Rescuing a Project in Crisis – Part 2
(Health Check)


This is the second article in a series about managing a project in crisis. It covers how to carry out a project health check to establish exactly what is happening in a project that may be in difficulty. It also provides a useful checklist of what to look for in a normal project health check or project review.


The last thing you want to do in a health check is to wander in and just start poking around in a random fashion. It is the equivalent of strolling into a car yard to buy a car. If you just give it a prod and a poke, perhaps look under the bonnet, you will probably have no real idea of whether it is a good deal. If however you have a professorial check it out in an orderly manner – suspension, brakes, engine, gearbox, upholstery, paintwork etc. – you will more likely identify any faults to be rectified.

In order to carry out an assessment of a project status, you need to have some sort of structure to work within. PMBOK (Project Management Body of Knowledge) provides a good framework. There are some other aspects to consider but the following checklist will provide a good core of questions to ask, and areas to probe in order to look at what needs to be rectified.

The questions below are grouped into logical areas of investigation. Any organisation will have specific questions to ask, and these can be added to the list below.


  • Was the scope well defined at the start of the project?
  • Is there a scope variation process in place?
  • Are there variations that have not been subject to that process?
  • Can the team identify the cumulative impact in time and cost of the variations?
  • Are actuals tracked against estimated impacts for variations?
  • Has the project plan been adjusted to cater for variations?


  • Is there a cost tracking system in place?
  • Are costs being tracked?
  • Are any costs not being tracked properly?
  • Is the cost tracking up to date?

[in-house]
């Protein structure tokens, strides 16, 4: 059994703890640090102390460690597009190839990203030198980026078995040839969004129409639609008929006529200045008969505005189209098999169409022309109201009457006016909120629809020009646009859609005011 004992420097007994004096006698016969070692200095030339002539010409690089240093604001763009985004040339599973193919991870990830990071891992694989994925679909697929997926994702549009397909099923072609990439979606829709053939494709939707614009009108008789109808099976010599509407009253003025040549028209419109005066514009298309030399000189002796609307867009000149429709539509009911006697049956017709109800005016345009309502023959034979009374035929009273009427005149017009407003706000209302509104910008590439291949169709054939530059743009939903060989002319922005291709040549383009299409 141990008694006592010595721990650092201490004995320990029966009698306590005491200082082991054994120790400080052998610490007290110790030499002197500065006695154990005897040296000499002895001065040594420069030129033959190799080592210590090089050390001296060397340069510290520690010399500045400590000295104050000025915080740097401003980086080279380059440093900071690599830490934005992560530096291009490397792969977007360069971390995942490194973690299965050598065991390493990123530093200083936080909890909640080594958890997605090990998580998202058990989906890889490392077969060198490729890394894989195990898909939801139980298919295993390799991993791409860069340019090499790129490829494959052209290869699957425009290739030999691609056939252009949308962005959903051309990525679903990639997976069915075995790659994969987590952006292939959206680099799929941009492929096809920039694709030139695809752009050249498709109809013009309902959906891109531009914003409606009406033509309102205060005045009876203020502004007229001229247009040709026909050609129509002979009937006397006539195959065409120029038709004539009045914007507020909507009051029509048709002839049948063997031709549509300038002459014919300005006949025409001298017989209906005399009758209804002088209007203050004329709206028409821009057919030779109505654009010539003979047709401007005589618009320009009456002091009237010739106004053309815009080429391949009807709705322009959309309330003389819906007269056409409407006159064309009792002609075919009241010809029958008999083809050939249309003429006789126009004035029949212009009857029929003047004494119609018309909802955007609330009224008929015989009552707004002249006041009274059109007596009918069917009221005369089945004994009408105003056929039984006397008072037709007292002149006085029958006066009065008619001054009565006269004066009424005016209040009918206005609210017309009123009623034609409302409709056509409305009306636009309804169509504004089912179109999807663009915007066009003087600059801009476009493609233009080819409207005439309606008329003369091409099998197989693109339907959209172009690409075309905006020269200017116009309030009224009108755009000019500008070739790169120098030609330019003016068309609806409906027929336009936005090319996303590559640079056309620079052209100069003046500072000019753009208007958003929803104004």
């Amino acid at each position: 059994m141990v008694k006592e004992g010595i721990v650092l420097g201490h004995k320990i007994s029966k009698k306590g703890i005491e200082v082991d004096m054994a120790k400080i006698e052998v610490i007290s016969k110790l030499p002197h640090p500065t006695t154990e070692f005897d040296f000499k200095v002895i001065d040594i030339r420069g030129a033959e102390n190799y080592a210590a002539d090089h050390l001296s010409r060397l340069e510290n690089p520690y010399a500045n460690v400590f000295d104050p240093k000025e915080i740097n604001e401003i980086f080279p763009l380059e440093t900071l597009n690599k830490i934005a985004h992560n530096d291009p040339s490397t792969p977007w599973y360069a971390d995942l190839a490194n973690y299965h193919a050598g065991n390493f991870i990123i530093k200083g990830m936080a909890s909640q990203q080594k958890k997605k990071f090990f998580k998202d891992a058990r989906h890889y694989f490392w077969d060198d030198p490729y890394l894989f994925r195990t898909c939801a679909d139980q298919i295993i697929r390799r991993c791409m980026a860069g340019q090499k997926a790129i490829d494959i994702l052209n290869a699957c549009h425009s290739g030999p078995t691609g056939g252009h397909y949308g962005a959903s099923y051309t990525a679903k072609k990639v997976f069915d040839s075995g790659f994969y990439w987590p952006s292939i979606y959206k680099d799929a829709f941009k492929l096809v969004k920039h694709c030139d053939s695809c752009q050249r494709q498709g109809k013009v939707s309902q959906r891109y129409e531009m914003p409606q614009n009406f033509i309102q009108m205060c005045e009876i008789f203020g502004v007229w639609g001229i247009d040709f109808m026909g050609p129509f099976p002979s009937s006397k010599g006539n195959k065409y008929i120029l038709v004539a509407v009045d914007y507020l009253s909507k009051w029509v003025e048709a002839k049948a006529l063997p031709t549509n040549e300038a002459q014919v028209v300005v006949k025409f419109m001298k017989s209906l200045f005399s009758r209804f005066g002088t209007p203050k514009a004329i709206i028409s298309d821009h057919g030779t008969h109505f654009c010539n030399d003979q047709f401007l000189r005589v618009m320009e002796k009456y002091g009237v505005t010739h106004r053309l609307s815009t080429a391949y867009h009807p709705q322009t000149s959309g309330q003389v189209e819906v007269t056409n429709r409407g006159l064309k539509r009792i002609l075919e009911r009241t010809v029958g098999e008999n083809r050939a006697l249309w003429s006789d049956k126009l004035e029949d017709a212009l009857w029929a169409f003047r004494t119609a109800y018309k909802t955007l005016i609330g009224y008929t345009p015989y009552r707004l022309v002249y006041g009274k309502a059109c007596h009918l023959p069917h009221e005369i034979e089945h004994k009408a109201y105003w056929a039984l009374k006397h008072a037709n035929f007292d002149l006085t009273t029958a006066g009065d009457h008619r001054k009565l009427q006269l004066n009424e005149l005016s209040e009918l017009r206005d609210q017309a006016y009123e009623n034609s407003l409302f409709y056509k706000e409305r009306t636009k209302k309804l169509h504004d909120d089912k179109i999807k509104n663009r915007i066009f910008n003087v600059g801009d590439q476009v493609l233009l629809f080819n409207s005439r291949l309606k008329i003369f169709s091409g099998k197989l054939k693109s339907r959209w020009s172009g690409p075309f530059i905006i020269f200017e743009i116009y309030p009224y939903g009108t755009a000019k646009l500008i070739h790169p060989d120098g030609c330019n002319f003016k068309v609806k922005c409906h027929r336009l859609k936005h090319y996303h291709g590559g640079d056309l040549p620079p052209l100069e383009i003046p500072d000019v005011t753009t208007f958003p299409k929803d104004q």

• Are costs being reconciled against corporate accounts?
  • Are cost projections in place for the completion of the project?
  • Have any variances been approved in writing?


  • Is a suitably detailed schedule in place?
  • Is it up to date?
  • Does it reflect the current scope?
  • Are milestones being used to manage progress?
  • Are there regular enough milestones to track progress or are there weeks of the project that have no milestones?
  • Is time being monitored through a time sheeting system?
  • Is there a solid and realistic plan for the remaining work?


  • Is there a quality plan in place?
  • Are deliverables subject to a quality plan?
  • What actions happen after a quality review, and are they monitored?
  • Does the plan have time allocated for rework after quality review?
  • Is the test plan realistic (test strategy, test plan and test cases in place)?
  • Are the appropriate people allocated to testing?
  • Is testing inclusive of system, performance and interface testing?


  • Are there sufficient resources?
  • Are they the right resources?
  • Are they able to allocate sufficient time to the project?
  • Is there a sense of cooperation within the project?
  • Are the team being well managed?
  • Are the resources being used efficiently?
  • What is morale like in the team?


  • Is there a communications plan in place?
  • Is it being implemented?
  • Have all key stakeholders been identified?
  • Do the stakeholders feel they are being kept up to date?
  • Are there any general areas of concern in communication?
  • Is the project likely to deliver corporate change and is there a plan to manage expectations?
  • Is that plan being implemented and expectations monitored?


  • Are external resources being used?
  • Are up to date contracts in place to manage those resources through to the end of the project?
  • Is there a contingency to retain those resources beyond the scheduled end of the project if required?
  • Does the project involve purchase of plant and equipment or software, and if so is there a plan in place for contract negotiation?
  • Are the authorities and timeframes for contract negotiation understood and built into the plan?


  • Is there an up to date risk plan in place?